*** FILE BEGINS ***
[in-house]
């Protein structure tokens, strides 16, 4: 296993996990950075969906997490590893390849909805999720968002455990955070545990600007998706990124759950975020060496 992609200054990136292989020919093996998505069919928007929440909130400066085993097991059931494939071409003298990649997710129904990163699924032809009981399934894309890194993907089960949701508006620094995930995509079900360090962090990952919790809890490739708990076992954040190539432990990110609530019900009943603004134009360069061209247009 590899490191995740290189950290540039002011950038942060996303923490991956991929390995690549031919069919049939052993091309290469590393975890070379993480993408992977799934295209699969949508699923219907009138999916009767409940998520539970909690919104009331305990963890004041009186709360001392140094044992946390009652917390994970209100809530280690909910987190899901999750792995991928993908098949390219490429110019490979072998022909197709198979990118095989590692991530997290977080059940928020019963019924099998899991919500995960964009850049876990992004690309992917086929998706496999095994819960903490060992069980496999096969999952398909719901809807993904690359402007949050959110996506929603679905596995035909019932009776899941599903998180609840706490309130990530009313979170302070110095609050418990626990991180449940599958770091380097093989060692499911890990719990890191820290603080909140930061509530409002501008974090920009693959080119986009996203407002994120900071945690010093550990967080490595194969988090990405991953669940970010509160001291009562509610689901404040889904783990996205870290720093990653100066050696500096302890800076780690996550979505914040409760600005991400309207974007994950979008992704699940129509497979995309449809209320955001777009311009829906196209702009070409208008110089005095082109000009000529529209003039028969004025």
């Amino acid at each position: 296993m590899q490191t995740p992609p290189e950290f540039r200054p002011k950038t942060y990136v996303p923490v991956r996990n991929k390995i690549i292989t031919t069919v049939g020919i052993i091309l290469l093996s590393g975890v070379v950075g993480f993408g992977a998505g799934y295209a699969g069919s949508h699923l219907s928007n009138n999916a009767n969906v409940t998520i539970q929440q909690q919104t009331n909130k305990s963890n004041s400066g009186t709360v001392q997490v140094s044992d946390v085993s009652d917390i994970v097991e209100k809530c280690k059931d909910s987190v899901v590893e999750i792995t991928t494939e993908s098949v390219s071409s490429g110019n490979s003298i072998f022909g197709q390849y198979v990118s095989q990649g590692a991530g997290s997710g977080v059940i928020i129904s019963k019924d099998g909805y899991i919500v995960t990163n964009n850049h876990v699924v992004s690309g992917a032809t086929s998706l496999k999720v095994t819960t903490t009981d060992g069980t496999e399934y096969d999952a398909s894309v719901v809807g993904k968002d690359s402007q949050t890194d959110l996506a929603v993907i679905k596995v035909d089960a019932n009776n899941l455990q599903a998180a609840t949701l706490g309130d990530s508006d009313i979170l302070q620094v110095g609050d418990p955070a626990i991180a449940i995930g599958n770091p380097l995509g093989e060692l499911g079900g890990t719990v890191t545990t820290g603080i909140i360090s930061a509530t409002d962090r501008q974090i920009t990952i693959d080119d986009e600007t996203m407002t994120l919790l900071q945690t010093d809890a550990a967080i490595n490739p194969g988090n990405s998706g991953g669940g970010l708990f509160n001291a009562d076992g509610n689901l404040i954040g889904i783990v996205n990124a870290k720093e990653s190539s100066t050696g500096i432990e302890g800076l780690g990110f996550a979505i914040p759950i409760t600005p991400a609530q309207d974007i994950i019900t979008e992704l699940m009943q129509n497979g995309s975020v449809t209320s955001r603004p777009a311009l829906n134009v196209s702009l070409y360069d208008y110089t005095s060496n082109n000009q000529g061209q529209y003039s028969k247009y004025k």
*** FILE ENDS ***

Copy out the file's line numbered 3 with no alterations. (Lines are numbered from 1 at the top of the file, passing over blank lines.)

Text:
């Amino acid at each position: 296993m590899q490191t995740p992609p290189e950290f540039r200054p002011k950038t942060y990136v996303p923490v991956r996990n991929k390995i690549i292989t031919t069919v049939g020919i052993i091309l290469l093996s590393g975890v070379v950075g993480f993408g992977a998505g799934y295209a699969g069919s949508h699923l219907s928007n009138n999916a009767n969906v409940t998520i539970q929440q909690q919104t009331n909130k305990s963890n004041s400066g009186t709360v001392q997490v140094s044992d946390v085993s009652d917390i994970v097991e209100k809530c280690k059931d909910s987190v899901v590893e999750i792995t991928t494939e993908s098949v390219s071409s490429g110019n490979s003298i072998f022909g197709q390849y198979v990118s095989q990649g590692a991530g997290s997710g977080v059940i928020i129904s019963k019924d099998g909805y899991i919500v995960t990163n964009n850049h876990v699924v992004s690309g992917a032809t086929s998706l496999k999720v095994t819960t903490t009981d060992g069980t496999e399934y096969d999952a398909s894309v719901v809807g993904k968002d690359s402007q949050t890194d959110l996506a929603v993907i679905k596995v035909d089960a019932n009776n899941l455990q599903a998180a609840t949701l706490g309130d990530s508006d009313i979170l302070q620094v110095g609050d418990p955070a626990i991180a449940i995930g599958n770091p380097l995509g093989e060692l499911g079900g890990t719990v890191t545990t820290g603080i909140i360090s930061a509530t409002d962090r501008q974090i920009t990952i693959d080119d986009e600007t996203m407002t994120l919790l900071q945690t010093d809890a550990a967080i490595n490739p194969g988090n990405s998706g991953g669940g970010l708990f509160n001291a009562d076992g509610n689901l404040i954040g889904i783990v996205n990124a870290k720093e990653s190539s100066t050696g500096i432990e302890g800076l780690g990110f996550a979505i914040p759950i409760t600005p991400a609530q309207d974007i994950i019900t979008e992704l699940m009943q129509n497979g995309s975020v449809t209320s955001r603004p777009a311009l829906n134009v196209s702009l070409y360069d208008y110089t005095s060496n082109n000009q000529g061209q529209y003039s028969k247009y004025k």